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AMP Server-side rendering

Sever-side rendering is an optimization technique for AMP pages improving page load times up to 50%.

Why is it faster?

In order to avoid content jumps, AMP requires websites to add the AMP-boilerplate code in the header. The AMP-boilerplate hides the page content by setting the page body's opacity to 0. Once AMP has been loaded, it is able to calculate the layout of the page. After that, AMP sets the body's opacity to 1 making the page content visible.

This way AMP is able to avoid content jumps during page load. However, the downside of this approach is that the first render of the page doesn't happen until the AMP framework has been downloaded and executed.

To improve this, AMP pages can be rendered server-side. This means AMP layouts such as the responsive or fixed-height layout are rendered on the server before serving the page to the user agent. This way it becomes possible to remove the AMP-boilerplate and avoid content jumps during page load.

AMP Caches already perform these optimizations. However, they're still important as AMP pages are not always served from an AMP Cache.

How does it work?

The basic idea is to render the AMP layouts (responsive, fixed-height,....) server-side instead of client-side. Here is an example showing the differences between an AMP page and its server-side rendered version (click for a large version).

Let's take a closer look at the individual changes:

1. Document is marked as transformed=self: server-side rendered AMP pages are still valid AMP pages. However, the AMP validator needs to know that the AMP page contains server-side rendered AMP markup. This is done by adding the transformed=self attribute to the <html> element.

<html  i-amphtml-layout i-amphtml-no-boilerplate transformed="self">

Note: AMP caches use a different transformed flag, for example, the Google AMP caches adds transformed=google;v=1.

2. No AMP-boilerplate: the AMP-boilerplate code has been removed. This means that page content is no longer hidden initially and renders straight away. This greatly increases the perceived performance of an AMP page. However, it's not always possible to remove the AMP-boilerplate. For example, some AMP components, such as amp-experiment or amp-dynamic-css-classes, modify the page layout based on the user agent, which cannot be server-side rendered. In order to avoid content jumps, these need to be loaded before the page content can be displayed, which requires the AMP-boilerplate code to initially hide the content of the page.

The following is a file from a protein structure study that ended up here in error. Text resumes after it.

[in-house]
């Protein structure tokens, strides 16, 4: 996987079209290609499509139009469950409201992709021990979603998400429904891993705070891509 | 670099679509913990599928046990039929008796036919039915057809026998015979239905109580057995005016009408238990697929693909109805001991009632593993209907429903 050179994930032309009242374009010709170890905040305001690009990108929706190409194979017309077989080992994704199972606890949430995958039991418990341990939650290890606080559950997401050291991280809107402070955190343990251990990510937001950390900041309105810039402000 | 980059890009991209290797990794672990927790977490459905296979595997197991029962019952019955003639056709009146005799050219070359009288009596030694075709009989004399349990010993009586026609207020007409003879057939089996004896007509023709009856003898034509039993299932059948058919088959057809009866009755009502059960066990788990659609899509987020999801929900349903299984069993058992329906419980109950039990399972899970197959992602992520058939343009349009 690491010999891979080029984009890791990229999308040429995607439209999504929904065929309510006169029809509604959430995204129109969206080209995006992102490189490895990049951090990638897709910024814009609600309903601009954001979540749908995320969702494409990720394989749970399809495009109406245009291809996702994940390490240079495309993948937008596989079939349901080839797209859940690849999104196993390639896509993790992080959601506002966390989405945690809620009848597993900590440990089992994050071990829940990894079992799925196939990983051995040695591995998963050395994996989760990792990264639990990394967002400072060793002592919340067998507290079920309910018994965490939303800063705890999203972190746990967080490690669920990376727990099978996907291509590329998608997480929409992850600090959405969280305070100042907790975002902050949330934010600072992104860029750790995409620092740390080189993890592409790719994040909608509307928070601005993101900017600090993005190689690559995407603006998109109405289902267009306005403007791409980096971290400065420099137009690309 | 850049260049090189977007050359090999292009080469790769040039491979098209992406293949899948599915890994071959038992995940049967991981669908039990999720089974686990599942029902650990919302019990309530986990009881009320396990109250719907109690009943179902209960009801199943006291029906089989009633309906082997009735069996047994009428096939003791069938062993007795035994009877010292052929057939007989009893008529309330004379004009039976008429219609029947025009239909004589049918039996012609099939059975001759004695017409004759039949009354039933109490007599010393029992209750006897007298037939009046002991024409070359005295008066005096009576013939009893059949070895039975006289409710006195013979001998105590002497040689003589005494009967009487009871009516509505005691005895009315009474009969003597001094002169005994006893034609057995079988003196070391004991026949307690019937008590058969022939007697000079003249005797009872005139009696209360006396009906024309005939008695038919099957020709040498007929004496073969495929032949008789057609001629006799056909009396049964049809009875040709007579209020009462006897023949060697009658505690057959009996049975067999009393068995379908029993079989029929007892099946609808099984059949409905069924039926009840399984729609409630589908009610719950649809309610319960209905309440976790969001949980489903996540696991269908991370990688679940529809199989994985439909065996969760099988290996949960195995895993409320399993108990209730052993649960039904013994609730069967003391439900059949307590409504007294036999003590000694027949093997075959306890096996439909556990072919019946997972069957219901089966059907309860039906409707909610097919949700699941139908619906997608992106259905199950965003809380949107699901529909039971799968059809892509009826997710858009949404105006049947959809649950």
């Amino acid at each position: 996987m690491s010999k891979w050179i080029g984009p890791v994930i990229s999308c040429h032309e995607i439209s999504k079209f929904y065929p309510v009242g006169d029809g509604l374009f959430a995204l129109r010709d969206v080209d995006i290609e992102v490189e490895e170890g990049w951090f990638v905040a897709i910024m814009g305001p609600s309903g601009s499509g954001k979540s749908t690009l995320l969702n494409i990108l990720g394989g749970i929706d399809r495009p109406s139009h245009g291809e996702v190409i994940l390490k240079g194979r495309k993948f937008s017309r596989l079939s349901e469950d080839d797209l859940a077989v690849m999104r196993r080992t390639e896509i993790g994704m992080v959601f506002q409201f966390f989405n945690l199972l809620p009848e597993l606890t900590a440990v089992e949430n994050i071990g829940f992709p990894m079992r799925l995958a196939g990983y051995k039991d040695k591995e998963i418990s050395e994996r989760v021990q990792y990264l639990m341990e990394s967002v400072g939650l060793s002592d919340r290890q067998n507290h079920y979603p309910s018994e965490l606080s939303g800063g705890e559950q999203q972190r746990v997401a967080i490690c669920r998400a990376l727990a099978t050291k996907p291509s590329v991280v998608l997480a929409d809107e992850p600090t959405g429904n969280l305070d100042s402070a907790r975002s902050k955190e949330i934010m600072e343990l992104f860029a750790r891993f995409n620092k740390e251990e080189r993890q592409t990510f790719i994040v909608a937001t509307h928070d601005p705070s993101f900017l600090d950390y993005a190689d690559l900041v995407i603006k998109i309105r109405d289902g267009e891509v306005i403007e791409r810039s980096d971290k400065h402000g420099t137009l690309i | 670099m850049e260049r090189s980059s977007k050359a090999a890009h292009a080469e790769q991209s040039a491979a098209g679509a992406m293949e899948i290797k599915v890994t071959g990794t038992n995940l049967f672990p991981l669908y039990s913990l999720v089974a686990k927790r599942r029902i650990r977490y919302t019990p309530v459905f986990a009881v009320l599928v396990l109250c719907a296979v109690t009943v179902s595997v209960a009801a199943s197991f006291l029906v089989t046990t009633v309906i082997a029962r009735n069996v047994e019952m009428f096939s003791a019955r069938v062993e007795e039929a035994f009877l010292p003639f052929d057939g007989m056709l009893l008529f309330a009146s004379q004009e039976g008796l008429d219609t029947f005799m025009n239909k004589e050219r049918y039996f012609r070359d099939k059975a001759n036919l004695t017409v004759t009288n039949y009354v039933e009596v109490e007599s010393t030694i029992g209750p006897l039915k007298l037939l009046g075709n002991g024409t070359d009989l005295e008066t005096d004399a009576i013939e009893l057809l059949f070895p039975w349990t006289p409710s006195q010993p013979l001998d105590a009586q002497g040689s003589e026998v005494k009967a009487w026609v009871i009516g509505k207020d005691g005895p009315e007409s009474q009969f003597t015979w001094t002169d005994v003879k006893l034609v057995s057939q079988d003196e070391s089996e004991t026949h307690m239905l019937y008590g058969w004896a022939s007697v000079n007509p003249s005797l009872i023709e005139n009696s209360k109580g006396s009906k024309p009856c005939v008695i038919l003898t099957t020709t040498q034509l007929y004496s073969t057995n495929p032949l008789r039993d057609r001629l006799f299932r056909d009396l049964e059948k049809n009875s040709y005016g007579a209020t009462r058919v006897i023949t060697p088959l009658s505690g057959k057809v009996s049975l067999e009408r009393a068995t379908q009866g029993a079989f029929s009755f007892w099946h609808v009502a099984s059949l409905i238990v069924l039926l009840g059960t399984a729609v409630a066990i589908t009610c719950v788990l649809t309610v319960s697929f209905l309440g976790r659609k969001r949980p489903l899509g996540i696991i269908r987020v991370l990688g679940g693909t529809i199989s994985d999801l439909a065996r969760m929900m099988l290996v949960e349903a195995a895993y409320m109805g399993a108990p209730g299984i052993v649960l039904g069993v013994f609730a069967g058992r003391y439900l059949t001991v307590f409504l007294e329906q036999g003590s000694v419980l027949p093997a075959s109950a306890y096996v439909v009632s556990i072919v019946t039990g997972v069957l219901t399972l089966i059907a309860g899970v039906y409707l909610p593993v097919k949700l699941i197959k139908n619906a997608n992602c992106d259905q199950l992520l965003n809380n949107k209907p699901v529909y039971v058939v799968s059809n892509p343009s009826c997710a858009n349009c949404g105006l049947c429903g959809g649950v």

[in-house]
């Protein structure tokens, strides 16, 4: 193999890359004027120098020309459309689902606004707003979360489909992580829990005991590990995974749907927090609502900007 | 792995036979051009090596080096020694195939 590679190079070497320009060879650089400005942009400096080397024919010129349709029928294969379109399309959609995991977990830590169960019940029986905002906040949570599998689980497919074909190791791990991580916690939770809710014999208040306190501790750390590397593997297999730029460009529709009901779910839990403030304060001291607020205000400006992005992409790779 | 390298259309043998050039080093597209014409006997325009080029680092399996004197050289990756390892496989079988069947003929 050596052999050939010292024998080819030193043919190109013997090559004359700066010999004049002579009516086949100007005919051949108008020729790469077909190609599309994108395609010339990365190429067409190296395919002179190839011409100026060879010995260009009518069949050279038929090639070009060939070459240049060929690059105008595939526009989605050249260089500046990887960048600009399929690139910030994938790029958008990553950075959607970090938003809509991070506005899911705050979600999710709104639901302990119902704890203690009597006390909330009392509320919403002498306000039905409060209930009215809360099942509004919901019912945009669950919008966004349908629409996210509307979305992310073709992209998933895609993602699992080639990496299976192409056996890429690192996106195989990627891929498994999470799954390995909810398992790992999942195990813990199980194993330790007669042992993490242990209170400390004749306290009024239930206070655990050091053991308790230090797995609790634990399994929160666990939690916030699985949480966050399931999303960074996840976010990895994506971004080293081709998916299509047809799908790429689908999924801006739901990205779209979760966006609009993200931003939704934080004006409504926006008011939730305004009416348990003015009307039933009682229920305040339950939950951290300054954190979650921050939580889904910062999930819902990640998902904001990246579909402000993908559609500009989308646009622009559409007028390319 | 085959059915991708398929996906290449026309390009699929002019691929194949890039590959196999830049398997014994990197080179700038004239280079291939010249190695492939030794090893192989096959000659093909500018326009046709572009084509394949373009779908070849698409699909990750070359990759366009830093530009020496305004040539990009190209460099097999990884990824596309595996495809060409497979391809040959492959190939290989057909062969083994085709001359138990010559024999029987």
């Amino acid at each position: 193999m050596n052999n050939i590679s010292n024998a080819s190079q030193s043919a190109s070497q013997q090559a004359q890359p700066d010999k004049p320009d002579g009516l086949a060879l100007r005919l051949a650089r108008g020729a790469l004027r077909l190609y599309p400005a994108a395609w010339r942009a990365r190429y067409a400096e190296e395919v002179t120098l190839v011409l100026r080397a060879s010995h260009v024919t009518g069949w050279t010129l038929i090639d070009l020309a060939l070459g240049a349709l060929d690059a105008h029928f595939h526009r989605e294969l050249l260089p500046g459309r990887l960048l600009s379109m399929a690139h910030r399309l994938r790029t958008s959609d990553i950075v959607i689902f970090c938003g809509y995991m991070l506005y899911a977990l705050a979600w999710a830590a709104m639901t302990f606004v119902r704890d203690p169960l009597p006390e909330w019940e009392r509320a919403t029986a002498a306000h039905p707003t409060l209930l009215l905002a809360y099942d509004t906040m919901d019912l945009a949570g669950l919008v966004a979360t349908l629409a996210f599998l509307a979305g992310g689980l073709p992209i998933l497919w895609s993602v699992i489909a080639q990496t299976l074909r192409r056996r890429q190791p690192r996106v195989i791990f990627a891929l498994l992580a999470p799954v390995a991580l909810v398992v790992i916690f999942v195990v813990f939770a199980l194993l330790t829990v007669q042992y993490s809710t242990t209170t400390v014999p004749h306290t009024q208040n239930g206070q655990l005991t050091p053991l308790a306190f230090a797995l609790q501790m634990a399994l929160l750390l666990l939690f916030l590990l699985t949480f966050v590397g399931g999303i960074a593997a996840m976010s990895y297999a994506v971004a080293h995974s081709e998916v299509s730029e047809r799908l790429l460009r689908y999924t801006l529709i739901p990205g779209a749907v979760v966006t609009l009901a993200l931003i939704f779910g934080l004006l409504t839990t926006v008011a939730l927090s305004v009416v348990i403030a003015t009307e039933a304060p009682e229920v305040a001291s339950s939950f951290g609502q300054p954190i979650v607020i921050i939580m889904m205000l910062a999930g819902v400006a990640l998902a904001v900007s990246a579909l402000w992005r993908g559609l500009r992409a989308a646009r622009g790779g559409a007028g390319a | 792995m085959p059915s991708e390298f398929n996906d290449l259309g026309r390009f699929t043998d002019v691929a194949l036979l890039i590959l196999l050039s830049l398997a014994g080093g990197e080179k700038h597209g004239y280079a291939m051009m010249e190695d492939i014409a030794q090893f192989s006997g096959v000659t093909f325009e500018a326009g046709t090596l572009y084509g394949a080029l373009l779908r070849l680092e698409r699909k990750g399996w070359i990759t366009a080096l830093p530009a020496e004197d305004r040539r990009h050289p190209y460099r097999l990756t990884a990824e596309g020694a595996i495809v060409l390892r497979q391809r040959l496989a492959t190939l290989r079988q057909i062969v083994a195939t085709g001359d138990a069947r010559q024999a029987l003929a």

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3. AMP-internal CSS styles: the AMP-boilerplate code is replaced by the AMP-runtime CSS styles: <style amp-runtime>...</style>. For non-server-side rendered documents, AMP adds these styles at runtime. However, server-side-rendered AMP pages require these for the AMP layouts to work before AMP has been loaded. To avoid potential version conflicts, at runtime, AMP will check if the version specified in i-amphtml-version="011905222334000" differs from the current AMP version and will update the CSS with the latest version if not.

<style amp-runtime i-amphtml-version="011905222334000">html{overflow-x:hidden!important}html.i-amphtml-...</style>

4. Server-side rendered AMP layouts: for each element using an AMP layout, the layout-specific markup gets injected.

<amp-img src="image.jpg" width="1080" height="610" layout="responsive"
         class="i-amphtml-layout-responsive i-amphtml-layout-size-defined" i-amphtml-layout="responsive">
  <i-amphtml-sizer style="display:block;padding-top:56.4815%;"></i-amphtml-sizer>

Note: not all AMP layouts currently support server-side rendering. For example, the intrinsic layout will still be rendered client-side and requires the AMP-boilerplate code to be present (see this feature request for the current status).

How to server-side render AMP pages?

There are currently two Open Source implementations available, which can either be used directly, or as inspiration/reference for your own code.

See Also